Kemper: I looked at my watch. It was about a quarter after four, something like that, and I layed there in bed thinking about it and it’s something hard to just up and do. It was the most insane of reasons for going and killing your mother. But I was pretty fixed on that issue because there were a lot of things involved. Someone just standing off on the side, watching something like that isn’t really going to see any kind of sense or rhyme or reason to anything. I had done some things and I felt that I had to carry the full weight of everything that happened. I certainly wanted for my mother a nice quiet, easy death like I guess everyone wants. The only way I saw this possible was for it to be in bed, while she was asleep. The next thing was to decide how to do it. The only possible answer to that I saw was to take a hammer and hit her with it, in her sleep, and then to cut her throat. So, I waited till about 5:15 AM, I went into the kitchen and got a hammer. We have a regular claw hammer at home, picked up my pocket knife, the same one I’d used to kill Mary Anne Pesce with, opened it up, and I carried that in my right hand and the hammer in my left, walked into the bedroom very quietly.
Kemper: She had been sound asleep. She moved around a little bit and I thought maybe she was waking up. I just waited and waited and she was just laying there. So, I approached her right side, to my right on the right side of the bed, on her side. I stood there for a couple of minutes and spent most of that day, and most of that week I suppose and most of that night, trying to get myself I guess you’d say hopped up to do something like that, thinking nothing but reasons to do it and the need to do it, trying to keep everything else out of my mind. I stood by her side for a couple of minutes I suppose and about 5:15 I struck and I hit her just above the temple on her right side of the head, the side that was up from the pillow. It was above and behind her temple on the right side of her head. I struck with a very hard blow and I believe I dropped the hammer, or I layed it down or something. Immediately after striking that blow, I looked for a reaction, and there really wasn’t one, blood started running down her face from the wound, and she was still breathing, I could hear the breathing and I heard blood running into her, I guess it was her windpipe. It was obvious I had done severe damage to her, because in other cases where I had shot people in the head, I heard the same, or it had the same effect, blood running into the breathing passages, and this all happened in a few moments.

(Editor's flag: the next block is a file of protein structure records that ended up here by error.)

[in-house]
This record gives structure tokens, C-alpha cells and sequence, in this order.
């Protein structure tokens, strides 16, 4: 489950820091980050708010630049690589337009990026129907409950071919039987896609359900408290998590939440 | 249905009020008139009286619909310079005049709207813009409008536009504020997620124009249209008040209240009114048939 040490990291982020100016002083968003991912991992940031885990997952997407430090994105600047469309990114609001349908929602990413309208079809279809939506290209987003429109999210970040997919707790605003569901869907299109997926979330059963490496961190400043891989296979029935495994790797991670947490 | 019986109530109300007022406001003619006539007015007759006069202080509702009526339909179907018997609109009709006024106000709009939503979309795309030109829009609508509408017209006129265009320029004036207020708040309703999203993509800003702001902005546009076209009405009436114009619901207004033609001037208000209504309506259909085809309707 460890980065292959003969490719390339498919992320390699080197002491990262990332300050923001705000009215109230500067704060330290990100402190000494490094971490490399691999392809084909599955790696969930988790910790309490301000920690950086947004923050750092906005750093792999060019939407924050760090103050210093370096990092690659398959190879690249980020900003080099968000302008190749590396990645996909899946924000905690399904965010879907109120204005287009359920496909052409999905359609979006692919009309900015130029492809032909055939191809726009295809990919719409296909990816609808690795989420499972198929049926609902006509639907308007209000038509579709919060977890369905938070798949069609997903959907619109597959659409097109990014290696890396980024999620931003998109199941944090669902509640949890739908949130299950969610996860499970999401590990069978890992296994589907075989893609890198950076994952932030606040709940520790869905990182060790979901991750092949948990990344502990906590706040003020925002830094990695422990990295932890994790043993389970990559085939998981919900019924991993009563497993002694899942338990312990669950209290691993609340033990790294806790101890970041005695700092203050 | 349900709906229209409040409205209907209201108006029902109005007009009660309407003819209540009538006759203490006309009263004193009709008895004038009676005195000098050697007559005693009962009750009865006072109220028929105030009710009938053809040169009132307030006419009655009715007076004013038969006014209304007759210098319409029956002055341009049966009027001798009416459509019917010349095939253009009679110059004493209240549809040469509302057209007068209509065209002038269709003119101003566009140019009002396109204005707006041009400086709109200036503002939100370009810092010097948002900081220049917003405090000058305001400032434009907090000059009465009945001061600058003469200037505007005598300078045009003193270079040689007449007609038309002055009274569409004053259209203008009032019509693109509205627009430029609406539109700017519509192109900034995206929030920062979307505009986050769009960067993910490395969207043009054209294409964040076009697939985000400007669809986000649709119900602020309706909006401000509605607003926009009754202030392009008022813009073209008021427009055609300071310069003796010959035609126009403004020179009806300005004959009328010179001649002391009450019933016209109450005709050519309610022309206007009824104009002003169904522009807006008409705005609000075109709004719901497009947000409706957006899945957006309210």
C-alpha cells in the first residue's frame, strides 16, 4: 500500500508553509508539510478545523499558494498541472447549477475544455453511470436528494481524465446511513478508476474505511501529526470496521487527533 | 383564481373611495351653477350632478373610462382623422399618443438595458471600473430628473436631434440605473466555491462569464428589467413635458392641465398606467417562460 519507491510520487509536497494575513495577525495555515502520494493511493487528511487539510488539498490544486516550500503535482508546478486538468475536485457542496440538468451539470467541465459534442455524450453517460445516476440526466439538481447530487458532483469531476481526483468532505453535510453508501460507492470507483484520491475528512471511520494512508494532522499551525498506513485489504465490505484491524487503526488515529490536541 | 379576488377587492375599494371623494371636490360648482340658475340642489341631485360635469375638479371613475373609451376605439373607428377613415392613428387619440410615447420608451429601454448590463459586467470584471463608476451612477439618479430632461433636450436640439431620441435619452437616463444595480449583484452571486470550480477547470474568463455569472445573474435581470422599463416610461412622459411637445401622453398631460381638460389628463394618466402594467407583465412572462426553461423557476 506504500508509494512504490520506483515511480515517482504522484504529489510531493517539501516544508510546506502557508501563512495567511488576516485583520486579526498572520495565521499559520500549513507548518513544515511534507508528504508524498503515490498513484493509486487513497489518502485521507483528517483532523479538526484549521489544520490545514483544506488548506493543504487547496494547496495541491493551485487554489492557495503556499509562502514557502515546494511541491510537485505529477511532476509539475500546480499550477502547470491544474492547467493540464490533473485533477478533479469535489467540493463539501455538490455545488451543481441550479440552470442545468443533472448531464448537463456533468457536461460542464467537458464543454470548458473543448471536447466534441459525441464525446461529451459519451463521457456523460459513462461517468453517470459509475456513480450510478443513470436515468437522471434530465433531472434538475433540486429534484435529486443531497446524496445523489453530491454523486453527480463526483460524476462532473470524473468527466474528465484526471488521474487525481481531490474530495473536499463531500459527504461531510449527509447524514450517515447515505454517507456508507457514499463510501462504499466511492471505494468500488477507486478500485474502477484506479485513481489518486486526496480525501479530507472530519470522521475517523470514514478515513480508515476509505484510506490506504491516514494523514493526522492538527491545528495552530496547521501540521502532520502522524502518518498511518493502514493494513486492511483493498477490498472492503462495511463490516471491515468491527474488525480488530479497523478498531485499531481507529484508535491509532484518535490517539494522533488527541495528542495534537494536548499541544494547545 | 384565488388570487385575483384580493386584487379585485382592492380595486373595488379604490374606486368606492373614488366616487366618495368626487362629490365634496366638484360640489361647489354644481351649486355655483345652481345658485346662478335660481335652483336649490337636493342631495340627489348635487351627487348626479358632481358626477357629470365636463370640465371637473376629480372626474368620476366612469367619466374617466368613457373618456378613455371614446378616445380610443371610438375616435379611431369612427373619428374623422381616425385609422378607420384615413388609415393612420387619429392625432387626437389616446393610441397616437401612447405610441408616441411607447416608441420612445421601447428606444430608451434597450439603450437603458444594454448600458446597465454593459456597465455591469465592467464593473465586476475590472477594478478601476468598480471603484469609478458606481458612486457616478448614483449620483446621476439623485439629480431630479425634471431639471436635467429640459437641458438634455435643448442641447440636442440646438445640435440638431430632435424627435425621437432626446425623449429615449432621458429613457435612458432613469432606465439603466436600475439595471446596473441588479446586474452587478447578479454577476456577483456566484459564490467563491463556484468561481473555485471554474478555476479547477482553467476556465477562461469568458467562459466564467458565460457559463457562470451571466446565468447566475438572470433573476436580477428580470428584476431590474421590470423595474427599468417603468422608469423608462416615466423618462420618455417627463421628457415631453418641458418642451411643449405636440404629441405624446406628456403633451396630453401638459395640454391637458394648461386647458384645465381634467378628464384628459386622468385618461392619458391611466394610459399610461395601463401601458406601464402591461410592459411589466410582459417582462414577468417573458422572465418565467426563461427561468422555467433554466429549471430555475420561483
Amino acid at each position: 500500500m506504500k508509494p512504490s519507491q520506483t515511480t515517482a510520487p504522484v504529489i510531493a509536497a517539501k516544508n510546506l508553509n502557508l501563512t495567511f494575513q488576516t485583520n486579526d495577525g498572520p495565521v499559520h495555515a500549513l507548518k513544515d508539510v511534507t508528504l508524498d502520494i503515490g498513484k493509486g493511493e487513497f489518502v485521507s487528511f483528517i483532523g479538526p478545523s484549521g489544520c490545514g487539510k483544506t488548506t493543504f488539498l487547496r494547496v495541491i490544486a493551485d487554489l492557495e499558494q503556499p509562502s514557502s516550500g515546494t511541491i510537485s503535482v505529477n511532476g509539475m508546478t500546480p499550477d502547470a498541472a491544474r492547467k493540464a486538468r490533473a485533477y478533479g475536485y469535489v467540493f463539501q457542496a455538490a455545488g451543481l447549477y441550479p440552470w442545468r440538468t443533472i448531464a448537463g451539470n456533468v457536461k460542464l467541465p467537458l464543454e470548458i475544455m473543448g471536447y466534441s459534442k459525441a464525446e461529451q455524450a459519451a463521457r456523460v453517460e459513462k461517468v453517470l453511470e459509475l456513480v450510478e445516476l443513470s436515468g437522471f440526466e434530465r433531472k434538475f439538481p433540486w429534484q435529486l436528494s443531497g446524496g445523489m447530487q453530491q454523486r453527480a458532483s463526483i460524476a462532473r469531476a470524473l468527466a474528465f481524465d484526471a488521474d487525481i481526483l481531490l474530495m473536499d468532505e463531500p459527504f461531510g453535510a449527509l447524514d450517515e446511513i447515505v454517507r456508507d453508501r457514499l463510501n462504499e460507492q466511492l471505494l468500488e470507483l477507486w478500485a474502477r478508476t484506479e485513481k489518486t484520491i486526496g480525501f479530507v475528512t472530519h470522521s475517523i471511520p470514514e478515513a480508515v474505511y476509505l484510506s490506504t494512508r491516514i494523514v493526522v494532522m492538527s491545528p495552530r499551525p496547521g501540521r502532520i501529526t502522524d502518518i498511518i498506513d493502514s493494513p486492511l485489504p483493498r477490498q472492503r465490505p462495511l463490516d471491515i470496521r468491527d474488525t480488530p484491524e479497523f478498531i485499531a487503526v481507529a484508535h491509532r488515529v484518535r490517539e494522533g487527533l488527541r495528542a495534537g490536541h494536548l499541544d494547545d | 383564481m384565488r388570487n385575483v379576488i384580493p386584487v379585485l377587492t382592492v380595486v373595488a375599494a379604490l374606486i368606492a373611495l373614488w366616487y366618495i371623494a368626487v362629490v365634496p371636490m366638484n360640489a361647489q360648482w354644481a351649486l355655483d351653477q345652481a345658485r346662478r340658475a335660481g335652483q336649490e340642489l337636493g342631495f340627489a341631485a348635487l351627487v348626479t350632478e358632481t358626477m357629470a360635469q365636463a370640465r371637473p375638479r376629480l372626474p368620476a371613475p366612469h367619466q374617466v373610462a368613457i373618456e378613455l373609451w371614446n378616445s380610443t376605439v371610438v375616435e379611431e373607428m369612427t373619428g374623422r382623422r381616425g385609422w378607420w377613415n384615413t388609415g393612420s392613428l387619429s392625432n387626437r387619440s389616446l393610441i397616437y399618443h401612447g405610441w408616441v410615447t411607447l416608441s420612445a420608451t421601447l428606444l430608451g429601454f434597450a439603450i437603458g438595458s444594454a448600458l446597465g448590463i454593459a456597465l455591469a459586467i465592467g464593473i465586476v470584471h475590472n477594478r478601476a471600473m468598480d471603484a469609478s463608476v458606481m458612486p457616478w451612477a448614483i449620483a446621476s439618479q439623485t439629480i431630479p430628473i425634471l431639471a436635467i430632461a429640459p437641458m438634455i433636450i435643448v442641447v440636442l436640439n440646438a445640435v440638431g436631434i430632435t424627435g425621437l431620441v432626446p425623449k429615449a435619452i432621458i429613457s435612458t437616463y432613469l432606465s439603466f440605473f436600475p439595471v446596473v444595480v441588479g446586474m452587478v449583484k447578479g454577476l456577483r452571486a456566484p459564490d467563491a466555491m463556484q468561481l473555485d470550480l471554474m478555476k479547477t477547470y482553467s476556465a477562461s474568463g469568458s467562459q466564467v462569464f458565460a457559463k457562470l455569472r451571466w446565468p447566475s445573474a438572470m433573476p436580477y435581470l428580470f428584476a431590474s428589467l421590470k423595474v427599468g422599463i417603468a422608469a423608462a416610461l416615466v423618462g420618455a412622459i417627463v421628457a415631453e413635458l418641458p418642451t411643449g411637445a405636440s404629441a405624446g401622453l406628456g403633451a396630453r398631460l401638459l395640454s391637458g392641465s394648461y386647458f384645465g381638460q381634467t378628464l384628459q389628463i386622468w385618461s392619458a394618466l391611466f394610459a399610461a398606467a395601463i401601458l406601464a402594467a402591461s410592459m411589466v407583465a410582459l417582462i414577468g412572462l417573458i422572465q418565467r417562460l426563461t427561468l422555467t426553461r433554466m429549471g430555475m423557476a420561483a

Kemper: But after I struck, I moved her over in the bed on her back and with my right hand holding her chin up, I slashed her throat. She bled profusely all over and I guess it was an afterthought, I hadn’t really thought of it, but her being my mother, and me out doing those other things, and I knew right off if I had torn everything out in the open, and my plan which I didn’t mention earlier, had been to just, well everything’s getting to an end and I could either kill her and turn myself in or I could kill her and head out with everything I had, my arsenal. This was my choice at that time. So, I decided at that time, it’s a hell of a cliché to use, but I guess what was good for my victims was good for my mother. So, after I slashed her throat, I went ahead and slashed the rest of the way around her neck and took off her head, and I guess half as much of that was to make absolutely sure in my own mind that she was dead instantly and right then, so the whole attack took maybe, less than half a minute, possibly even as little as 20 seconds…
Sources: Ed Kemper’s official jailhouse confessions in April 1973 / Images from David Jouvent’s graphic novel Ed Kemper – Dans la peau d’un serial killer, 2020